Wednesday, April 10, 2019

Rosslare Fort (Lost lighthouse)

Once again, I am indebted to Redmond O'Brien for drawing my attention to one of the lost lighthouses of Ireland. Hunting out lighthouses is very satisfying and it brings you off the beaten track but the discovery of a lost lighthouse is very rare and, for an anorak like me at least, very exciting.
Redmond drew my attention to the Speed map of Ireland (above) drawn in 1610 and pointed out the candle holder symbol - rather like the Jewish menorah - located nearby, asking if I knew anything about it.
As it happened, I had looked at the map a long time ago and come to the conclusion that this symbol did not represent a lighthouse based on the evidence that, though there were several of these around the coast, many more lay inland. And, obviously, what would be the point of a lighthouse in a landlocked county?
However, prompted by Redmond, who suggested a location just north of Rosslare Golf Club, I did a bit of digging and came across the lost community of Rosslare Fort, situated at the end of a long spit of land that jutted out into Wexford Harbour from, yes, just north of Rosslare Golf Club.
There is a great deal of information on this place on the fantastic Rosslare Fort website, which I couldn't possibly reproduce here and why would I need to? The first written mention of the fort is actually 1599, when it appears on an earlier map. Due to its position at the mouth of the harbour, a navigational light would seem to be a necessity and the suggestion is that this was a wooden structure, located, naturally enough, at the very tip of the spit. It is not known for how long it operated but it was certainly no more in the early 1800s, though its circular foundation was still visible by the end of the nineteeenth century.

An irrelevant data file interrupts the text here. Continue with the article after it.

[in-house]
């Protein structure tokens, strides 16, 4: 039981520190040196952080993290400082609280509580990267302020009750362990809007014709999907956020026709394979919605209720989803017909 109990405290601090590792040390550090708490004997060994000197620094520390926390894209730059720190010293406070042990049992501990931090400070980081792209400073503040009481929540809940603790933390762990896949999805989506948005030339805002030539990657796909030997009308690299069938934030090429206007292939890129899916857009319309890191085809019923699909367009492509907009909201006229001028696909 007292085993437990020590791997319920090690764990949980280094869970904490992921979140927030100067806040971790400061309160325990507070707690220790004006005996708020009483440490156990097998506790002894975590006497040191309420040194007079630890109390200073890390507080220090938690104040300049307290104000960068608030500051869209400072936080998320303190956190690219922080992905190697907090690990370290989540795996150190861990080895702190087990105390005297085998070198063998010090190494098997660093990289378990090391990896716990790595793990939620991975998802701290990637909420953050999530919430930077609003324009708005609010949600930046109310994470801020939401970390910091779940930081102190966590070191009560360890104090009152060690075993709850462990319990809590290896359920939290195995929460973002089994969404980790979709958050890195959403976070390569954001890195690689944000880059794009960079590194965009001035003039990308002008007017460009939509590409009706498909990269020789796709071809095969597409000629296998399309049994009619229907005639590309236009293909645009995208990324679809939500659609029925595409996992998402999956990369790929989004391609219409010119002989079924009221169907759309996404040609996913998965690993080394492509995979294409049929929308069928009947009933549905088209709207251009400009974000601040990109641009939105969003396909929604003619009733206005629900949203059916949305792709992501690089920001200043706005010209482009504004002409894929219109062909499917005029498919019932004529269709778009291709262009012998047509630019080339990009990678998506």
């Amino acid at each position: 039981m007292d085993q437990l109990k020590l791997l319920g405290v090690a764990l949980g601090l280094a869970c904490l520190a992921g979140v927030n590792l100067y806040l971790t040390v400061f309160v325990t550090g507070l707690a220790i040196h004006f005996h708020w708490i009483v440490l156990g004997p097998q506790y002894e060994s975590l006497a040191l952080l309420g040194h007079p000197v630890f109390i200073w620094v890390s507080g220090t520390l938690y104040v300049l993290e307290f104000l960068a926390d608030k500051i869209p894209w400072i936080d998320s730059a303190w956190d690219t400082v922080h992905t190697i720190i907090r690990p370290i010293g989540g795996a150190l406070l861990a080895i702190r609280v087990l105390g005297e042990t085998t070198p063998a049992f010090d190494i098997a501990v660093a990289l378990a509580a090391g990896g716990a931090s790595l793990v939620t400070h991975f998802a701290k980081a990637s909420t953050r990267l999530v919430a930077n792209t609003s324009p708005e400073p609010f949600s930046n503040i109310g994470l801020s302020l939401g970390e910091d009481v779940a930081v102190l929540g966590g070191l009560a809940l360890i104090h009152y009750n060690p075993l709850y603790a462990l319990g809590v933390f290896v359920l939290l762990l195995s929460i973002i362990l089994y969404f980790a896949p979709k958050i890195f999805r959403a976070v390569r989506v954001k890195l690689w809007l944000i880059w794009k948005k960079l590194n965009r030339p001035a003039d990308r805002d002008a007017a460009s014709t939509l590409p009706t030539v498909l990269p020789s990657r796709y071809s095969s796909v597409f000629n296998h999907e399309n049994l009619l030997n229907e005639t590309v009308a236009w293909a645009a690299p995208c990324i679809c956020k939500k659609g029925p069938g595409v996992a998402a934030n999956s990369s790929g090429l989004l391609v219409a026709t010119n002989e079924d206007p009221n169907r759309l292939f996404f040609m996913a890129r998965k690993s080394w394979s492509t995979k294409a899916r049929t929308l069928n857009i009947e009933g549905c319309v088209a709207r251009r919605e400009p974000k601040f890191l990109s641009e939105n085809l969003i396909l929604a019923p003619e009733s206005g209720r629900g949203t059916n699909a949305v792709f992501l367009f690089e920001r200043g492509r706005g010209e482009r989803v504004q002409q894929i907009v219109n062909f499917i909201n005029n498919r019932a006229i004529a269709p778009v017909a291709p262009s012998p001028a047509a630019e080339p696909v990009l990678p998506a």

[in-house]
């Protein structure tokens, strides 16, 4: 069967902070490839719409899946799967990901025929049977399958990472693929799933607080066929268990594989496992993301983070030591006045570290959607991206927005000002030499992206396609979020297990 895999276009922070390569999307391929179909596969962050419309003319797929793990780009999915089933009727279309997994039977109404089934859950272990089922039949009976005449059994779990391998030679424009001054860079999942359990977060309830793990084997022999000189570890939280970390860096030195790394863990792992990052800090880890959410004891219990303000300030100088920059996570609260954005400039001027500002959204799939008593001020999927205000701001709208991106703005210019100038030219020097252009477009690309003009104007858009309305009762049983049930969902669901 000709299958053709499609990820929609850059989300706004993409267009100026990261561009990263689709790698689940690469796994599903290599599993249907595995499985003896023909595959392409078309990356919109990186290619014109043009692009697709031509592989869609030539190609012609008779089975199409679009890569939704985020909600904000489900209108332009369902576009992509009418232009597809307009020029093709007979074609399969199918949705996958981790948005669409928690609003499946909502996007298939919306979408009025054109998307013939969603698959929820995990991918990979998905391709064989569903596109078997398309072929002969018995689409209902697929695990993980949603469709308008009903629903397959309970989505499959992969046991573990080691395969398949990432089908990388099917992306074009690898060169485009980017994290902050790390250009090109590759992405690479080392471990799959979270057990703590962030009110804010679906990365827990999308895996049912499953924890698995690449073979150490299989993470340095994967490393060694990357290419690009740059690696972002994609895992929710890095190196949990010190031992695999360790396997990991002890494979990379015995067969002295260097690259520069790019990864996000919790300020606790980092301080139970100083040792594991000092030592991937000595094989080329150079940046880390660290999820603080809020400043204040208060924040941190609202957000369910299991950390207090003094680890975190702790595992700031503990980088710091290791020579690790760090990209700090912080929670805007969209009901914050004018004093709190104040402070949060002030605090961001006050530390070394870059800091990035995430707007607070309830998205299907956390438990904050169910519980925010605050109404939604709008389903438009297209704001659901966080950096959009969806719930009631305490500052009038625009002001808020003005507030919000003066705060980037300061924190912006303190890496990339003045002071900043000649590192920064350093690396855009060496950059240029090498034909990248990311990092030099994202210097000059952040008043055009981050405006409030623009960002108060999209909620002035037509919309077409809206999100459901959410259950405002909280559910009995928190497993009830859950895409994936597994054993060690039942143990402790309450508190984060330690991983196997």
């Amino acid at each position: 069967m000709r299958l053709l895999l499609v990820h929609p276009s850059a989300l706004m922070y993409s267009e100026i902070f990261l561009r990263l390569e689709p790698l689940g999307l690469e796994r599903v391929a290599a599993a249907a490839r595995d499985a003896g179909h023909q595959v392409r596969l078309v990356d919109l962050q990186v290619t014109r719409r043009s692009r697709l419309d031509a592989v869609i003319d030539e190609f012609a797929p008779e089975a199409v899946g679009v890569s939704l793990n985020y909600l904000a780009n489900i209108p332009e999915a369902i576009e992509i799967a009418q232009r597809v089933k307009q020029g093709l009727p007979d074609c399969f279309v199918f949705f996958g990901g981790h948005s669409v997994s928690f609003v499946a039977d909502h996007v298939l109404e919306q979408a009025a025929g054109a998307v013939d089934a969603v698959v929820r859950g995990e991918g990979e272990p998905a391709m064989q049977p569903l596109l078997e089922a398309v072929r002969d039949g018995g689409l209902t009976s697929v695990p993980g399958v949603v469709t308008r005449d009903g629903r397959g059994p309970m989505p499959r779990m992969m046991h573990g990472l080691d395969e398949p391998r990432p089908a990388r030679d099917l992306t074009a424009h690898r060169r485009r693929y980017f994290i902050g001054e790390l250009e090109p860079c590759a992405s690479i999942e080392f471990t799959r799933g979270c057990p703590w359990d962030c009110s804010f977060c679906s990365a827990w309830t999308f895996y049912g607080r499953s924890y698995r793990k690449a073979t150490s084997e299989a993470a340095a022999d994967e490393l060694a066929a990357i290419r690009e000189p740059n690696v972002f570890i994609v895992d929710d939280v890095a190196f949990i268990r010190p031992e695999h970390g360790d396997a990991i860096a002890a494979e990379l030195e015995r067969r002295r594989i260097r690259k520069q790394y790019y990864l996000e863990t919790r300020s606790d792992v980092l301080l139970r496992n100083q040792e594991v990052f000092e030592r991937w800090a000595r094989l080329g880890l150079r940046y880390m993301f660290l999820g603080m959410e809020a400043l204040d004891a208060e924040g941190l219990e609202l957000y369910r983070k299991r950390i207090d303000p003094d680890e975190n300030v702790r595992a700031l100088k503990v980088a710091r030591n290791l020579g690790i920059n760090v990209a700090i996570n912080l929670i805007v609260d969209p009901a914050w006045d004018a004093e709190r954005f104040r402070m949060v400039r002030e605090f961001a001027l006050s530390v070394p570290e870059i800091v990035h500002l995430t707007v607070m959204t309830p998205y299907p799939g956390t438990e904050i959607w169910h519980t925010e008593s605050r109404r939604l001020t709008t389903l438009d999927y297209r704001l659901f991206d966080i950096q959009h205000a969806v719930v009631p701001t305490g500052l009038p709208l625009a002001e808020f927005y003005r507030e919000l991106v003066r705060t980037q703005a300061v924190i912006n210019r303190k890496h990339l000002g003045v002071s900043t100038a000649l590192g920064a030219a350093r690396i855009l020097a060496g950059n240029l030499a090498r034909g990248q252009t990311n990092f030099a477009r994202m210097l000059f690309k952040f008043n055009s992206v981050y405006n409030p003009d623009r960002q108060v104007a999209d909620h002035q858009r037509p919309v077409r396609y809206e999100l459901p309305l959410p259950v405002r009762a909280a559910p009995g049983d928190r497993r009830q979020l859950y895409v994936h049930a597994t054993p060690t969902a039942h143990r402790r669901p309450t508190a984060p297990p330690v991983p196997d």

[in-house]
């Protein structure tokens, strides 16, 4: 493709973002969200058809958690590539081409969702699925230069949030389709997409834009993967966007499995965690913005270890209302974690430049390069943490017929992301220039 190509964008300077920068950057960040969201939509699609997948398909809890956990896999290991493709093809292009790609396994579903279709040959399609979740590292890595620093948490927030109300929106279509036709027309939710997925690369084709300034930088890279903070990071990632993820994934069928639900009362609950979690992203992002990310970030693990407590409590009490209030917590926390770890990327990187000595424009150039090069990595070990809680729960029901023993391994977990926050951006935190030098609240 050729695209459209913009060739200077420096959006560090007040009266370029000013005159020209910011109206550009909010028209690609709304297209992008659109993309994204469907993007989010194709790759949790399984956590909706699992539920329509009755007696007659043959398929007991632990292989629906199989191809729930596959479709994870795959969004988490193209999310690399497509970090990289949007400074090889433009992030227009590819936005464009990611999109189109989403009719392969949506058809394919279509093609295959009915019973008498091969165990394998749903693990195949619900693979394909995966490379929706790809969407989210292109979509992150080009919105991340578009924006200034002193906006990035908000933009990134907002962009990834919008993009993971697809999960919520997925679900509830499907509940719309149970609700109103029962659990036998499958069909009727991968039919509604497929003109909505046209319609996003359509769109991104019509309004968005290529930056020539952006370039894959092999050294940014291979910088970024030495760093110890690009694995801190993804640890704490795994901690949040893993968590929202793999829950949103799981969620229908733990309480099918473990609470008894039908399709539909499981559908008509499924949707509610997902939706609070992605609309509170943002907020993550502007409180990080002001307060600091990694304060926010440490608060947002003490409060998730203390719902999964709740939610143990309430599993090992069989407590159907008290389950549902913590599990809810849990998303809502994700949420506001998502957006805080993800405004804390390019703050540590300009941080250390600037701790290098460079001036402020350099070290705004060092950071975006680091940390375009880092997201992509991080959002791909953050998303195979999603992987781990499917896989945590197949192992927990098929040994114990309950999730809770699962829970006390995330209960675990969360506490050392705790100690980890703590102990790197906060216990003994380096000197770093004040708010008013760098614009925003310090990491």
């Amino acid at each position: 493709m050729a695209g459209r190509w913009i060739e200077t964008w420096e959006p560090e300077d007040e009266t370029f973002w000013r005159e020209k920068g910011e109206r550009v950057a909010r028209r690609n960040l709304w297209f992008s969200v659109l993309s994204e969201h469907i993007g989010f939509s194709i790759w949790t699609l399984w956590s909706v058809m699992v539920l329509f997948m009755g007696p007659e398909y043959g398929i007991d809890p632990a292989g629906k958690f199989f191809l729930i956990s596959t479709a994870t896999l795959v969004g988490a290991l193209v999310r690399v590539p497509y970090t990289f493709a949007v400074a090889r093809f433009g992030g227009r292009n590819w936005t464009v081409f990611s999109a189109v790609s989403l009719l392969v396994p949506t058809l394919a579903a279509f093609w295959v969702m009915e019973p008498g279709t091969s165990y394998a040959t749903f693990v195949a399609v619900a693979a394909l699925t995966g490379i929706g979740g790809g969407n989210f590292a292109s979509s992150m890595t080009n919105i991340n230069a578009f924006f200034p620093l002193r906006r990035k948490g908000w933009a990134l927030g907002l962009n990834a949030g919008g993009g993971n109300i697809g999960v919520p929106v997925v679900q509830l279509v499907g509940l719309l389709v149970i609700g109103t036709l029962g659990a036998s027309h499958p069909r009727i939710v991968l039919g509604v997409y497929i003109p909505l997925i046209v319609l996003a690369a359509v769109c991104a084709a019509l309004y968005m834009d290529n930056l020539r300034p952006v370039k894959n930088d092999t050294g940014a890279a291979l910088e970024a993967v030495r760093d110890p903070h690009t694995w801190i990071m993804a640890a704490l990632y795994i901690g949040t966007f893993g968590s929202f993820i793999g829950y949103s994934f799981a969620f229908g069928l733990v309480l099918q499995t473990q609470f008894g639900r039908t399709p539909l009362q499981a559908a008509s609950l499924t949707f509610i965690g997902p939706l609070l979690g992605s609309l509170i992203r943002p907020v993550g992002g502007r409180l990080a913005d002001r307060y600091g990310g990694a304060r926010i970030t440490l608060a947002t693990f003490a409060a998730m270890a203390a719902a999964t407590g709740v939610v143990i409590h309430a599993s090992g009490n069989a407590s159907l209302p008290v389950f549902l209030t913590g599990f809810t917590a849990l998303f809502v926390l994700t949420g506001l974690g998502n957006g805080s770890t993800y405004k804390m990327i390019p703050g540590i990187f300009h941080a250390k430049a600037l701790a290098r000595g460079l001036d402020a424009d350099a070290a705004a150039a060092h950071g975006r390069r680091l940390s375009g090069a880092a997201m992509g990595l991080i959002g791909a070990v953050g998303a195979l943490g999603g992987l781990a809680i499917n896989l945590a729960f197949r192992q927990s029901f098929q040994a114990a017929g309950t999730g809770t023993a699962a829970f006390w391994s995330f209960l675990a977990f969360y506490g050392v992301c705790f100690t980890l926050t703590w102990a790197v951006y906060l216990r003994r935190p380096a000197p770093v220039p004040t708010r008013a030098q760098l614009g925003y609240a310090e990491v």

A strong fort was erected by the native Irish as the threat of a Cromwellian invasion increased, with nine big guns trained seawards to dispel a naval attack. Unfortunately, they were attacked from the landward side. The men tried to escape in a boat and, after a short battle, were sunk. The women and children left behind were rounded up, marched down along the spit and murdered.
In the 1800s a lifeboat station was set up at the fort which held up to fifty households at its height. A perch light was established on one of the large dunes.
The village and lifeboat station survived until 1925 when the sea breached the spit and washed it away, creating an island. The village disappeared under the waves shortly thereafter. However, recently, the sea has receded to such an extent that, at very low tides, remnants of the conurbation can sometimes be seen.
Below, a map of Rosslare fort.

Ballast Bank, Wexford

I am indebted to Redmond O'Brien - how much more Wexfordian can you get? - for alerting me to the unusual green buoy marking the danger of the Ballast Bank situated in Wexford harbour. For some reason, this light does not appear on Trabas, one of the very few omissions I have come across in that wonderful resource.

In fact, I have found nothing online about the light. Regarding the Ballast Bank, itself, it is an artificial island, constructed so that ships might pick up or discharge ballast on entering or leaving Wexford Harbour. Most sources give the date of construction as 1937, though the architecture of Ireland site - which really should have the inside track on these sort of things - dates the island back to 1831. I'm no expert, but the light itself seems older than 1937. Someone should bring it in to the Antiques Roadshow.
Below, a drone's eye view of the island, which I filched from Wexford Hub, an excellent site about all things Wexford.